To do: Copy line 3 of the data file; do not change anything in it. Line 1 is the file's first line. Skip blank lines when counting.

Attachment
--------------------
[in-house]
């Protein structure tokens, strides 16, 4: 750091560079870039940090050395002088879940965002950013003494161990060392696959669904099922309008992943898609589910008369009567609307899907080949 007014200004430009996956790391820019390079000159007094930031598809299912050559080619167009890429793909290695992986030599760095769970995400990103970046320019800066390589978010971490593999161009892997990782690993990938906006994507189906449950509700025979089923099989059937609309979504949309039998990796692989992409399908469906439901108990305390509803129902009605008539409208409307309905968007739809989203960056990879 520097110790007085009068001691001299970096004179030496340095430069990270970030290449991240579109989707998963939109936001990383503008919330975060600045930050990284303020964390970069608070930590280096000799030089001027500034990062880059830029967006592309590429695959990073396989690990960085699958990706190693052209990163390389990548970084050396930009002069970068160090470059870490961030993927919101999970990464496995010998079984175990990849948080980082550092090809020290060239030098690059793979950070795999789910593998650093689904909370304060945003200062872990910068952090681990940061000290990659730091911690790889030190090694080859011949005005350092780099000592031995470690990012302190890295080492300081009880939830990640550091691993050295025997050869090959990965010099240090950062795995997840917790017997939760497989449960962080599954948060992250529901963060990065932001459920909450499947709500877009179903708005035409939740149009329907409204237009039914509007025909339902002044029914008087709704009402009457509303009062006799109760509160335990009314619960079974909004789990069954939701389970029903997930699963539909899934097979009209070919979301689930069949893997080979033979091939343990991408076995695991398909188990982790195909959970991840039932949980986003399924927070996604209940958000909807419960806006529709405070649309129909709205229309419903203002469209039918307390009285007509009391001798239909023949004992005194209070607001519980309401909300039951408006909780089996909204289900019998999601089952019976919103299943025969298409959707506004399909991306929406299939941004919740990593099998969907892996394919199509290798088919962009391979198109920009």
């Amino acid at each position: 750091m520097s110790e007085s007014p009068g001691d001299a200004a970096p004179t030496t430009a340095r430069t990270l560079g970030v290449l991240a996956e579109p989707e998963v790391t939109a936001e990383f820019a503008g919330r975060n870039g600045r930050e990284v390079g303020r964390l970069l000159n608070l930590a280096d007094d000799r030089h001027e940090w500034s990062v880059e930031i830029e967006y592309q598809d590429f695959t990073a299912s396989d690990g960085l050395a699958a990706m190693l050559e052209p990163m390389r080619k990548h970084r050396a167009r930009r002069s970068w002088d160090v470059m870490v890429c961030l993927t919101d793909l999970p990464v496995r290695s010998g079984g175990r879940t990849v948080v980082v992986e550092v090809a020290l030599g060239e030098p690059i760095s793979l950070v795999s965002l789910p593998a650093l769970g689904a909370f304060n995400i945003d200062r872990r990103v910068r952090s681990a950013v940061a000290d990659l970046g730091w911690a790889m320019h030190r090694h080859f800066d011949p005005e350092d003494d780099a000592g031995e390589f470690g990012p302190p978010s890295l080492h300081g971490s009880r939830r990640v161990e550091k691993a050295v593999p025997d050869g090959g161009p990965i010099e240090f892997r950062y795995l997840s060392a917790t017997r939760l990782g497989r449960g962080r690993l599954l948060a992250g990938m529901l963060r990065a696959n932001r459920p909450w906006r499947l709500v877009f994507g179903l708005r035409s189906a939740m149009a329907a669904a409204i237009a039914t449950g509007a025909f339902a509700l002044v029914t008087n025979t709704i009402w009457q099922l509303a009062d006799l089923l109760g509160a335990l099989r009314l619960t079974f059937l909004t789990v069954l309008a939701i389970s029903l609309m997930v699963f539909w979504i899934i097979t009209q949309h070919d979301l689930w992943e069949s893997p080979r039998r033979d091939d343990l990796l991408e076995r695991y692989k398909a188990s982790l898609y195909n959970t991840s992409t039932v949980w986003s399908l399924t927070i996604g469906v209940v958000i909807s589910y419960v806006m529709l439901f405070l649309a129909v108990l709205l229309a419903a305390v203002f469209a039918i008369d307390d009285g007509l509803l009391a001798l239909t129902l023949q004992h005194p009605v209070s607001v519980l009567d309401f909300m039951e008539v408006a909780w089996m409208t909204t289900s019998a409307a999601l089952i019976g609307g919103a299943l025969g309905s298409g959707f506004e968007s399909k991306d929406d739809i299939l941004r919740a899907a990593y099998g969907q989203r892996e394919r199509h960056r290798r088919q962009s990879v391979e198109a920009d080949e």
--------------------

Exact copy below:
């Amino acid at each position: 750091m520097s110790e007085s007014p009068g001691d001299a200004a970096p004179t030496t430009a340095r430069t990270l560079g970030v290449l991240a996956e579109p989707e998963v790391t939109a936001e990383f820019a503008g919330r975060n870039g600045r930050e990284v390079g303020r964390l970069l000159n608070l930590a280096d007094d000799r030089h001027e940090w500034s990062v880059e930031i830029e967006y592309q598809d590429f695959t990073a299912s396989d690990g960085l050395a699958a990706m190693l050559e052209p990163m390389r080619k990548h970084r050396a167009r930009r002069s970068w002088d160090v470059m870490v890429c961030l993927t919101d793909l999970p990464v496995r290695s010998g079984g175990r879940t990849v948080v980082v992986e550092v090809a020290l030599g060239e030098p690059i760095s793979l950070v795999s965002l789910p593998a650093l769970g689904a909370f304060n995400i945003d200062r872990r990103v910068r952090s681990a950013v940061a000290d990659l970046g730091w911690a790889m320019h030190r090694h080859f800066d011949p005005e350092d003494d780099a000592g031995e390589f470690g990012p302190p978010s890295l080492h300081g971490s009880r939830r990640v161990e550091k691993a050295v593999p025997d050869g090959g161009p990965i010099e240090f892997r950062y795995l997840s060392a917790t017997r939760l990782g497989r449960g962080r690993l599954l948060a992250g990938m529901l963060r990065a696959n932001r459920p909450w906006r499947l709500v877009f994507g179903l708005r035409s189906a939740m149009a329907a669904a409204i237009a039914t449950g509007a025909f339902a509700l002044v029914t008087n025979t709704i009402w009457q099922l509303a009062d006799l089923l109760g509160a335990l099989r009314l619960t079974f059937l909004t789990v069954l309008a939701i389970s029903l609309m997930v699963f539909w979504i899934i097979t009209q949309h070919d979301l689930w992943e069949s893997p080979r039998r033979d091939d343990l990796l991408e076995r695991y692989k398909a188990s982790l898609y195909n959970t991840s992409t039932v949980w986003s399908l399924t927070i996604g469906v209940v958000i909807s589910y419960v806006m529709l439901f405070l649309a129909v108990l709205l229309a419903a305390v203002f469209a039918i008369d307390d009285g007509l509803l009391a001798l239909t129902l023949q004992h005194p009605v209070s607001v519980l009567d309401f909300m039951e008539v408006a909780w089996m409208t909204t289900s019998a409307a999601l089952i019976g609307g919103a299943l025969g309905s298409g959707f506004e968007s399909k991306d929406d739809i299939l941004r919740a899907a990593y099998g969907q989203r892996e394919r199509h960056r290798r088919q962009s990879v391979e198109a920009d080949e």